PROFESSOR AWARDED GRANT FOR FRACKING RESEARCH
Earlier this month, University at Albany public administration and policy professor Jennifer Dodge, received the Paul A. Volcker Research Grant Award.
The grant enables Dodge to hire a graduate student for three months to help with her initial analysis on how fracking has interrupted environmental governance in New York. Currently, Dodge is working with Bill Sisk, a graduate student in the Rockefeller College of Public Affairs and Policy.
Dodge is interested in analyzing the difference between how New York and Pennsylvania handle fracking since it occurs in Pennsylvania but not in New York.
With this grant, Dodge’s goal is to develop tools for technology assessment.
“If we think about fracking as a combination of new techniques to get oil and gas out of the ground, that poses new and interesting regulatory challenges and societal challenges,” she said.
The tools Dodge hopes to gain from her research could be used in environmental courses to guide students’ thoughts on questions with fracking as an environmental, economic, and energy project.
One of the questions that fracking raises is how to treat the waste water that it produces. This ties in with the environmental impacts that fracking could have. Dodge’s research investigates how both citizens and regulatory bodies respond to the question of fracking, and it considers the emergence of environmental organizations against fracking.
Dodge also questions how issues surrounding fracking are reconfiguring governance by examining how New York and Pennsylvania treat environmental concerns from fracking differently. According to the professor, the two states assessed the technology of fracking in different ways. By examining both states, Dodge hopes to learn how to assess new technologies in the environmental and energy fields.
Prior to this award, the professor researched the gridlock entailed in the fracking decision, specifically the controversy surrounding fracking.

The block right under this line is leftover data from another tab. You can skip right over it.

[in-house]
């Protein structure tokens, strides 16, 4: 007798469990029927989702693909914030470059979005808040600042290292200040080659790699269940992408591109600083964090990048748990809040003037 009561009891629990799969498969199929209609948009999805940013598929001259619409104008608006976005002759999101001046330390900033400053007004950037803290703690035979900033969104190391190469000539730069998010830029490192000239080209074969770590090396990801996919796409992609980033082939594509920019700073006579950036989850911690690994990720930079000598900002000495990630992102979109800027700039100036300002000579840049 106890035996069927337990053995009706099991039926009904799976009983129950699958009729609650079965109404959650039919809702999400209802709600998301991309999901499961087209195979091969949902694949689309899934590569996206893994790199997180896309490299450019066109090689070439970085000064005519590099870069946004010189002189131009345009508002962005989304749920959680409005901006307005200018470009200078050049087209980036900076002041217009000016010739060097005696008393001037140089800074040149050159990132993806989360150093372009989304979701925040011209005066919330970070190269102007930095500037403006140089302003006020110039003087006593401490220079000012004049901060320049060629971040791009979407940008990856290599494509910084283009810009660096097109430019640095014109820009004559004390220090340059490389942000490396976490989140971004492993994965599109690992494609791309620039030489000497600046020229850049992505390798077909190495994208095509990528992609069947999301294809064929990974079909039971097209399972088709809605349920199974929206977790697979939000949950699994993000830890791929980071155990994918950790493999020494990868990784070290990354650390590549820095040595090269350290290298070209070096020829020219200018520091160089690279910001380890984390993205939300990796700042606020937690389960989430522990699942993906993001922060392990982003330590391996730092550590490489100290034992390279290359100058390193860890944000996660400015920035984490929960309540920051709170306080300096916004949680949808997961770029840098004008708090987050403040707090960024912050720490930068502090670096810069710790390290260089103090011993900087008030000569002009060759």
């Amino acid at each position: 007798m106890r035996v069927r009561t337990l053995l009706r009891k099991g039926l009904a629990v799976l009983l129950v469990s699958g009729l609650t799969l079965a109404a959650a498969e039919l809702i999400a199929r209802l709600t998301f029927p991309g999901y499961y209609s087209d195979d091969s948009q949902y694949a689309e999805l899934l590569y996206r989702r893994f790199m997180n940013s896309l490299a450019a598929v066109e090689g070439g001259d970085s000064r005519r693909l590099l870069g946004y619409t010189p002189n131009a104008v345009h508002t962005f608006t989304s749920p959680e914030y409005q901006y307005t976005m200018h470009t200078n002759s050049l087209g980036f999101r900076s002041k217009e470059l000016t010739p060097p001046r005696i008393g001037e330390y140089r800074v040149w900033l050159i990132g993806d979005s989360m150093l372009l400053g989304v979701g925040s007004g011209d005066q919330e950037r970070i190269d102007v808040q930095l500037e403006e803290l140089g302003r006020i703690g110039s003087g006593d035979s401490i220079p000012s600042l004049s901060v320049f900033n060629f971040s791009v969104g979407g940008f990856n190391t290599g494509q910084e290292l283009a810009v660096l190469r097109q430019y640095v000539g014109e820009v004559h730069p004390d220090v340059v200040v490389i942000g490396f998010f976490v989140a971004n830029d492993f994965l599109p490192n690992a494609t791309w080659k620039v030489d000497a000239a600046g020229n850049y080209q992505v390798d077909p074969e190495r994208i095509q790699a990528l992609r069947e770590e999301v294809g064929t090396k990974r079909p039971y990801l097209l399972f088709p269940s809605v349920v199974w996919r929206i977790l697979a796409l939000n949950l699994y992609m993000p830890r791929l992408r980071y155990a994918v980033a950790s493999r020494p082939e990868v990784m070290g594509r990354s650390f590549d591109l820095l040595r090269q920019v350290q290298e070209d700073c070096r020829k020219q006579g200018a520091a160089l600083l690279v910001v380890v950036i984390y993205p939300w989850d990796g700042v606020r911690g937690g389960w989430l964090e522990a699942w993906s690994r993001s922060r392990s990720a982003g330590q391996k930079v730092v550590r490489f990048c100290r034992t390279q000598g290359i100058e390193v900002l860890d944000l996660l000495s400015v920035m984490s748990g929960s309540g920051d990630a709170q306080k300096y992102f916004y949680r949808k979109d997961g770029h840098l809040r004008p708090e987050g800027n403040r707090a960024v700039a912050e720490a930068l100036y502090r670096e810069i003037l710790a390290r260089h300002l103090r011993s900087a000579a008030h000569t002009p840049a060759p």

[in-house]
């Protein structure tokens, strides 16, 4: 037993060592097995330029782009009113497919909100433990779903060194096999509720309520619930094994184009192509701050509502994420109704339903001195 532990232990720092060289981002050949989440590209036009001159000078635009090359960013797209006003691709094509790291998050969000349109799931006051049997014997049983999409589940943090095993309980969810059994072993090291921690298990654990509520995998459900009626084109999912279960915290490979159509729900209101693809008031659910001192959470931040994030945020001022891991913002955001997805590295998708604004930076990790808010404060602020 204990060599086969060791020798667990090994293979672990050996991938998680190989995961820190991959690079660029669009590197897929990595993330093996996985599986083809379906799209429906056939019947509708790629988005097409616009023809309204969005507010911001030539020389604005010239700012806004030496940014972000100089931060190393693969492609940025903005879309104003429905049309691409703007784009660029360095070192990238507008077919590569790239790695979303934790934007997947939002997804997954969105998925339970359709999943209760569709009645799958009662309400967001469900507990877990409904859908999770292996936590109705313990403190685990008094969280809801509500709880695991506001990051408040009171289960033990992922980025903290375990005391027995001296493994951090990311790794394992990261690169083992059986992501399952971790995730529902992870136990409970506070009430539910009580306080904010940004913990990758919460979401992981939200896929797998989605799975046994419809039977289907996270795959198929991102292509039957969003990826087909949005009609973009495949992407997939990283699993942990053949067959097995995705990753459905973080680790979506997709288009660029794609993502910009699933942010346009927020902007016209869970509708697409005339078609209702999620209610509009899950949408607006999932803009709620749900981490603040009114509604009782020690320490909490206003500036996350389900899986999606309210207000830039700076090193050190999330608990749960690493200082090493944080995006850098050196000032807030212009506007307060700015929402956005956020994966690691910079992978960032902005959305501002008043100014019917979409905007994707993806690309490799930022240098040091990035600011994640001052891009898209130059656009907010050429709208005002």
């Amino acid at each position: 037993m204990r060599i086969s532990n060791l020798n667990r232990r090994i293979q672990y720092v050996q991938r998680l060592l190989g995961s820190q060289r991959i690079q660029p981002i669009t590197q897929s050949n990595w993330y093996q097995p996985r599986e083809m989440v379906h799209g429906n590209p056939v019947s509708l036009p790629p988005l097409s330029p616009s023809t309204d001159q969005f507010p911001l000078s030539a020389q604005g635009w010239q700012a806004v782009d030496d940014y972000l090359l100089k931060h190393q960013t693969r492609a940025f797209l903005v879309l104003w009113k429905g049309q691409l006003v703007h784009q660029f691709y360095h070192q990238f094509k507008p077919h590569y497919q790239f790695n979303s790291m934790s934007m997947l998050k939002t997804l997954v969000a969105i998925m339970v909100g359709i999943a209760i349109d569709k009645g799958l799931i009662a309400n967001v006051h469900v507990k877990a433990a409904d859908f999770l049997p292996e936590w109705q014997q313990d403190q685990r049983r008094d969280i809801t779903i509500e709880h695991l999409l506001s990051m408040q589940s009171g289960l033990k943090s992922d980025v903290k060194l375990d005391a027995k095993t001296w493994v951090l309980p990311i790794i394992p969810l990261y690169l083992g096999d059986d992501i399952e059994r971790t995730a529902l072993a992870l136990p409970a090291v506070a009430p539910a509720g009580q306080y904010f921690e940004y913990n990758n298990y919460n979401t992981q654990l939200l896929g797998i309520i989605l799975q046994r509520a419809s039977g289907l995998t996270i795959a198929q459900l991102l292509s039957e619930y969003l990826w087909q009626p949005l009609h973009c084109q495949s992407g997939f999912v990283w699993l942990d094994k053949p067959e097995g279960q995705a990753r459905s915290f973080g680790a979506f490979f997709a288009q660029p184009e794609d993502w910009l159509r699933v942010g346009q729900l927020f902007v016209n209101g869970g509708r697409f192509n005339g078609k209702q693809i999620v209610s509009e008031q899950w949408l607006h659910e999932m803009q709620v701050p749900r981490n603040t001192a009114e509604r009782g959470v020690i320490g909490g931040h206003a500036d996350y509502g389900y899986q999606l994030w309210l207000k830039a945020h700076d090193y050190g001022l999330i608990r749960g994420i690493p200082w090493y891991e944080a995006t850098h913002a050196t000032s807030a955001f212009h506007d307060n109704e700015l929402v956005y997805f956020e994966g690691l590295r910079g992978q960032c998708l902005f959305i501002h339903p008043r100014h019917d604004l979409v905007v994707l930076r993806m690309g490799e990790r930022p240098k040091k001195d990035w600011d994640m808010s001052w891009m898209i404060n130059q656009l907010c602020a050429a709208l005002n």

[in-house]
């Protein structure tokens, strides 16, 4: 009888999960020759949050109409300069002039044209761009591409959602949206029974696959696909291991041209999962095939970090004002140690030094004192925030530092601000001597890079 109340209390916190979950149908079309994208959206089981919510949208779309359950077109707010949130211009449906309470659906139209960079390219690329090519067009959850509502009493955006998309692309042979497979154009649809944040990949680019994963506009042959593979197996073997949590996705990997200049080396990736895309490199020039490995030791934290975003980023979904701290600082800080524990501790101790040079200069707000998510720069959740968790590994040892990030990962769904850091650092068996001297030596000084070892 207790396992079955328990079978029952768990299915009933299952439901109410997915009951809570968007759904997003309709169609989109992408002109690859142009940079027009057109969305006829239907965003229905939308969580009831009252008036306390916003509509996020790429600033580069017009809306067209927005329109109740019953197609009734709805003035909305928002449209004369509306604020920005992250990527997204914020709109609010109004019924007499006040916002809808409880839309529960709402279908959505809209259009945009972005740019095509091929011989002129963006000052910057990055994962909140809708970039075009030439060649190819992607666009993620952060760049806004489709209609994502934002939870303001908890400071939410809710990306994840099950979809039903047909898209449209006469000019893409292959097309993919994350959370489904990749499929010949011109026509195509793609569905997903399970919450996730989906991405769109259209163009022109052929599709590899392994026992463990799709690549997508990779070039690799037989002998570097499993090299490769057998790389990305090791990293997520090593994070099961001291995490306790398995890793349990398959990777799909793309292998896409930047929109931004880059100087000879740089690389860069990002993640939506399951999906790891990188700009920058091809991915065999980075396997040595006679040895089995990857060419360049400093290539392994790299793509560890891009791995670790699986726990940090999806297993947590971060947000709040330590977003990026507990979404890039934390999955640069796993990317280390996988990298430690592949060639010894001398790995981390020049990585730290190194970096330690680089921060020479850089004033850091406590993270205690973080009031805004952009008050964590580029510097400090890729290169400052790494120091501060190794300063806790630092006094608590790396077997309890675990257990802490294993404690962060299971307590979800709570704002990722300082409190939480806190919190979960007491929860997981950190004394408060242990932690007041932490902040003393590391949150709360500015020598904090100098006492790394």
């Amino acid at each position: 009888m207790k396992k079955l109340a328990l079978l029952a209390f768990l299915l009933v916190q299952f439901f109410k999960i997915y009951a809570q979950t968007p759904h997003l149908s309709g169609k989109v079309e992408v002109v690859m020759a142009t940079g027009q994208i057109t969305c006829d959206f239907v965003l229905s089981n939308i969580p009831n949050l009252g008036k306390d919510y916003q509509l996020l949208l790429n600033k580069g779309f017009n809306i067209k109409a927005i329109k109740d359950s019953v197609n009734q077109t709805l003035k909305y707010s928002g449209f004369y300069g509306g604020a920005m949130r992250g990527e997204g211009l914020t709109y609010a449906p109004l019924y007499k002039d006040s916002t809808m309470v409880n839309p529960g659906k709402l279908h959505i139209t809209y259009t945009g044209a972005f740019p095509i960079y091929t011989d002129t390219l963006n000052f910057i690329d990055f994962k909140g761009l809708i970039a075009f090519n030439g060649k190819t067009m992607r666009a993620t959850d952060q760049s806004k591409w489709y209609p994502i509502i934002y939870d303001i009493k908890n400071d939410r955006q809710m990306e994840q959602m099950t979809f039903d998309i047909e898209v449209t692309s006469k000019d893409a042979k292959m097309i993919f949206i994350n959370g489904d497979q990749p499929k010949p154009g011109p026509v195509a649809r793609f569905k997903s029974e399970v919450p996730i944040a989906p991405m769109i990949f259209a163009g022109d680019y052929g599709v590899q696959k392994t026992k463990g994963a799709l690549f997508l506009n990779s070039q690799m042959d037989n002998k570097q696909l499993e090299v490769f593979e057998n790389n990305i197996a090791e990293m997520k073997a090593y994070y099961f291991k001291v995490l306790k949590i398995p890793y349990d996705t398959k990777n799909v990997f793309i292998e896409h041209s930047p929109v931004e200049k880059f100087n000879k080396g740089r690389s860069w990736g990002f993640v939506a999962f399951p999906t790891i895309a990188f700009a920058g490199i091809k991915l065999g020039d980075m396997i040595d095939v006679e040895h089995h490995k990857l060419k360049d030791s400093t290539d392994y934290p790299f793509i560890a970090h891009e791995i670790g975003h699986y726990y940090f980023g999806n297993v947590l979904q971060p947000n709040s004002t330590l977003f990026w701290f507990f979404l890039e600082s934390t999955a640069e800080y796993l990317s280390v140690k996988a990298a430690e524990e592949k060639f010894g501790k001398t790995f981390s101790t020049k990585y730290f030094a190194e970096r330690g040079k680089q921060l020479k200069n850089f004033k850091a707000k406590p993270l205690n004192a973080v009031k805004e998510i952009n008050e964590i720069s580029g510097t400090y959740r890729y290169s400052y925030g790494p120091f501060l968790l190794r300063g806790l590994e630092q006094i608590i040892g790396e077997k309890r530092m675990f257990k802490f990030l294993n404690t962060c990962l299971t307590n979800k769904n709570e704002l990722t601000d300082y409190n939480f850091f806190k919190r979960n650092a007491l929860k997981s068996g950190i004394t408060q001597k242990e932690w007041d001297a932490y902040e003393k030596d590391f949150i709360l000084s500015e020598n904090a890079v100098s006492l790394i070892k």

“Gridlock was a positive thing with such a controversial issue because it was allowing people to discuss important issues in a lot of depth,” Dodge concluded through her research.
Dodge has interviewed environmental activists, local government officials, and members of landowner coalitions who support fracking.
“I talk to people from across the spectrum because I want to understand the issue from all the different perspectives,” she said.
If possible, Dodge would like to interview people in state government. On top of this, she hopes to leverage the grant to receive a National Science Foundation grant, which would allow her to pursue her research interests in more depth by providing funding for two doctoral students’ assistance over a two-year period.
In coming years, Dodge will be able to pass on her research experience to students. The students working with her will receive training in qualitative work that’s related to environmental governance and the policy process. This training would also involve interviews, data collection, and writing.
Currently, Sisk is contributing to a book chapter that Dodge is writing about the fracking controversy. Dodge and Sisk have also written an article together.
The award “gives you more resources to do important work in new areas. It allows you to develop a more convincing case to get a broader, more significant funding,” according to Dodge.